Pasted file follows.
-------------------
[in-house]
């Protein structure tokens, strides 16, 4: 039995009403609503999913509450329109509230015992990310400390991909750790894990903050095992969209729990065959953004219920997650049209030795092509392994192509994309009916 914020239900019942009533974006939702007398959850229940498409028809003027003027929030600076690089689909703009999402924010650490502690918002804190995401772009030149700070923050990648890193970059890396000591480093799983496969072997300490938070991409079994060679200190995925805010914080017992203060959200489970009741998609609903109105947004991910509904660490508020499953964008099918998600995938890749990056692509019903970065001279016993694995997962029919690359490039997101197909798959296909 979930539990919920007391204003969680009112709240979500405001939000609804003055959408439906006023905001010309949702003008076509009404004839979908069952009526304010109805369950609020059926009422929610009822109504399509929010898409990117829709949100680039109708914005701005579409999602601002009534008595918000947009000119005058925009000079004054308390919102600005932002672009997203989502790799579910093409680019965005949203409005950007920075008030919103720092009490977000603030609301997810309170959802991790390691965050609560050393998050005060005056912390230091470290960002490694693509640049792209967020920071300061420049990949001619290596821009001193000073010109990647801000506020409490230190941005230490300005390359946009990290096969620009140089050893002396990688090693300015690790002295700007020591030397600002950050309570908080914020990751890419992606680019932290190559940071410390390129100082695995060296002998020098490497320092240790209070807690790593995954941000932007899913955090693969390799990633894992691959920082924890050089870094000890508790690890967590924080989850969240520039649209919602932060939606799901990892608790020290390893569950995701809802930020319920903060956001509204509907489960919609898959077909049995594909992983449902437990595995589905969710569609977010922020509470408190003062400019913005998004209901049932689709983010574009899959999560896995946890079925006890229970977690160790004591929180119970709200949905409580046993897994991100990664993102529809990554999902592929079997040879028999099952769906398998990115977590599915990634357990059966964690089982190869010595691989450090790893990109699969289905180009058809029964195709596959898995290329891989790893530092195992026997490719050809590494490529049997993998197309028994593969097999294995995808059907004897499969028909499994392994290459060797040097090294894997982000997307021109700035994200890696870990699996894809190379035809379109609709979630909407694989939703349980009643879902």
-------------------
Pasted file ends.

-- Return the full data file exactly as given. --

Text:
[in-house]
């Protein structure tokens, strides 16, 4: 039995009403609503999913509450329109509230015992990310400390991909750790894990903050095992969209729990065959953004219920997650049209030795092509392994192509994309009916 914020239900019942009533974006939702007398959850229940498409028809003027003027929030600076690089689909703009999402924010650490502690918002804190995401772009030149700070923050990648890193970059890396000591480093799983496969072997300490938070991409079994060679200190995925805010914080017992203060959200489970009741998609609903109105947004991910509904660490508020499953964008099918998600995938890749990056692509019903970065001279016993694995997962029919690359490039997101197909798959296909 979930539990919920007391204003969680009112709240979500405001939000609804003055959408439906006023905001010309949702003008076509009404004839979908069952009526304010109805369950609020059926009422929610009822109504399509929010898409990117829709949100680039109708914005701005579409999602601002009534008595918000947009000119005058925009000079004054308390919102600005932002672009997203989502790799579910093409680019965005949203409005950007920075008030919103720092009490977000603030609301997810309170959802991790390691965050609560050393998050005060005056912390230091470290960002490694693509640049792209967020920071300061420049990949001619290596821009001193000073010109990647801000506020409490230190941005230490300005390359946009990290096969620009140089050893002396990688090693300015690790002295700007020591030397600002950050309570908080914020990751890419992606680019932290190559940071410390390129100082695995060296002998020098490497320092240790209070807690790593995954941000932007899913955090693969390799990633894992691959920082924890050089870094000890508790690890967590924080989850969240520039649209919602932060939606799901990892608790020290390893569950995701809802930020319920903060956001509204509907489960919609898959077909049995594909992983449902437990595995589905969710569609977010922020509470408190003062400019913005998004209901049932689709983010574009899959999560896995946890079925006890229970977690160790004591929180119970709200949905409580046993897994991100990664993102529809990554999902592929079997040879028999099952769906398998990115977590599915990634357990059966964690089982190869010595691989450090790893990109699969289905180009058809029964195709596959898995290329891989790893530092195992026997490719050809590494490529049997993998197309028994593969097999294995995808059907004897499969028909499994392994290459060797040097090294894997982000997307021109700035994200890696870990699996894809190379035809379109609709979630909407694989939703349980009643879902």